Russia Ukraine war

Russia Ukraine war: A flare-up in fighting around the Russian-controlled nuclear power station – with both sides blaming each other for attacks – has raised the specter of a disaster worse than Chornobyl.

Russian President Vladimir Putin has agreed that a team of independent inspectors can travel to the Moscow-occupied Zaporizhzhia nuclear plant via Ukraine.

According to French President Emmanuel Macron’s office on Friday, Putin “reconsidered the demand” that the International Atomic Energy Agency (IAEA) travel through Russia to the site, after the Russian leader himself warned fighting there could bring about a “catastrophe”.

Russia’s war in Ukraine

It specified Putin dropped his demand that the IAEA team travel to the site via Russia, saying it could arrive via Ukraine.

Meanwhile, United Nations chief Antonio Guterres urged Moscow’s forces occupying the Zaporizhzhia plant in south Ukraine not to disconnect the facility from the grid and potentially cut supplies to millions of Ukrainians.

A flare-up in fighting around the Zaporizhzhia plant – with both sides blaming each other for attacks – has raised the specter of a disaster worse than in Chornobyl.

The Kremlin said in a statement earlier that Putin and Macron agreed officials from the UN’s nuclear watchdog should carry out inspections “as soon as possible” to “assess the real situation on the ground”.

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Putin also “stressed that the systematic shelling by the Ukrainian military of the territory of the Zaporizhzhia nuclear power plant creates the danger of a large-scale catastrophe”, the Kremlin added.

Hours after talking with Putin, Macron accused the Russian leader of launching a “brutal attack” on Ukraine in an imperialist violation of international law.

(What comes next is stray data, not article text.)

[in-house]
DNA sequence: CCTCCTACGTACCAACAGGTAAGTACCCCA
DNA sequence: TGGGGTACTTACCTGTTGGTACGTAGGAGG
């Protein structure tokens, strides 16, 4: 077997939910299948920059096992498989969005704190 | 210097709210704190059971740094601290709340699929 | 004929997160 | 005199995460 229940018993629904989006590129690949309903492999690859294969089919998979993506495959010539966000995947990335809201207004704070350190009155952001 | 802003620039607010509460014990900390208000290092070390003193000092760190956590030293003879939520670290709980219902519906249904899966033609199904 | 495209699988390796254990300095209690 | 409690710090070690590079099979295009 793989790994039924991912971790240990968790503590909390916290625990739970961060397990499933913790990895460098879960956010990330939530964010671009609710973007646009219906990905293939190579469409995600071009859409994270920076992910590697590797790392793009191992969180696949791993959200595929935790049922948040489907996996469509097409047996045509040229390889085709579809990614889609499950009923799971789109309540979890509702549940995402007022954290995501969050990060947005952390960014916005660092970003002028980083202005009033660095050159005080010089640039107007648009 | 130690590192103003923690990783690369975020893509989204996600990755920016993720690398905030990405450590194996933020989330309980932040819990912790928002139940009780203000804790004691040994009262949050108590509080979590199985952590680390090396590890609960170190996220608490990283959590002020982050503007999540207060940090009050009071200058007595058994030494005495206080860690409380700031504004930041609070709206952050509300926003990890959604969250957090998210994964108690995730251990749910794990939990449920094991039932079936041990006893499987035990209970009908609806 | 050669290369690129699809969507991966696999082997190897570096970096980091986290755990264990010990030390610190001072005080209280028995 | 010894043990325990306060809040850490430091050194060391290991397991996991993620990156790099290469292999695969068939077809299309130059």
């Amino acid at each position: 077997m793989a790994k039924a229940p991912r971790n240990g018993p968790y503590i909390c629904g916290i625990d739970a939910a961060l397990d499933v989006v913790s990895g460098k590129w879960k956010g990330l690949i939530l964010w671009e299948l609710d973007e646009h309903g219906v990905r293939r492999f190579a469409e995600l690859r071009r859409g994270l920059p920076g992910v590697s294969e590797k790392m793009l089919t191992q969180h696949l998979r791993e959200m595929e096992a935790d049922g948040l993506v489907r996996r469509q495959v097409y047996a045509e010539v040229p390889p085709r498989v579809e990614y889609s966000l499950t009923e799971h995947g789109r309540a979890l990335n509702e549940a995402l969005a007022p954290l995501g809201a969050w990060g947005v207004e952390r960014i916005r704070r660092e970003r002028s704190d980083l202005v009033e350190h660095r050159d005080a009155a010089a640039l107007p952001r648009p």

Macron, who tried unsuccessfully to prevent the invasion and long vaunted the importance of dialogue with Putin, has grown increasingly critical of the Russian president as the war goes on.

Ukraine war: Macron slams Russian invasion, hours after brokering nuclear inspection deal 

“Since Vladimir Putin launched his brutal attack on Ukraine, war has returned to European soil, a few hours away from us,” Macron said in a speech commemorating the 78th anniversary of the Allied landing in Nazi-occupied southern France during World War II.

Macron said Putin is seeking to impose his “imperialist will” on Europe, conjuring “phantoms of the spirit of revenge” in a “flagrant violation of the integrity of states”.

 Warnings of nuclear disaster came just a day after Turkish leader Recep Tayyip Erdogan and Guterres, meeting in the east Ukrainian city of Lviv, sounded the alarm over the intensified fighting, and Ukrainian President Volodymyr Zelenskyy urged the UN to secure the site.

Accusations fly between Ukraine and Russia over Europe’s largest nuclear power plant. And the world frets.

The Turkish leader said: “We are worried. We do not want another Chernobyl”, referring to the 1986 nuclear disaster, while Guterres cautioned any damage to the plant would be akin to “suicide”.

During his visit to the southern port of Odesa on Friday, the UN secretary-general said: “Obviously, the electricity from Zaporizhzhia is Ukrainian. This principle must be fully respected. Naturally, its energy must be used by the Ukrainian people.”

His remarks came after Ukrainian energy operator Energoatom alleged Russian troops were planning to “shut off the reactors” at Zaporizhzhia, which is capable of supplying four million homes.

Expect ‘False Flag’ Attack at Zaporizhzhia Today—Both Russia and Ukraine Warn

On Thursday, Moscow said Kyiv was preparing a “provocation” at the site that would see Russia “accused of creating a man-made disaster at the plant”.

Kyiv, however, insisted Moscow was planning the provocation and said Russia’s occupying forces had ordered most staff to stay home on Friday and drawn down officials from Russia’s state nuclear agency.

The UN chief was visiting Odesa as part of an appeal to make Ukrainian grain available to poor countries struggling with soaring food prices after a landmark deals with Russia last month to allow its export.

Earlier, Guterres met Erdogan – who helped broker the grain deal signed in Istanbul – and Zelenskyy said the UN hoped to scale up work under the deal before the 

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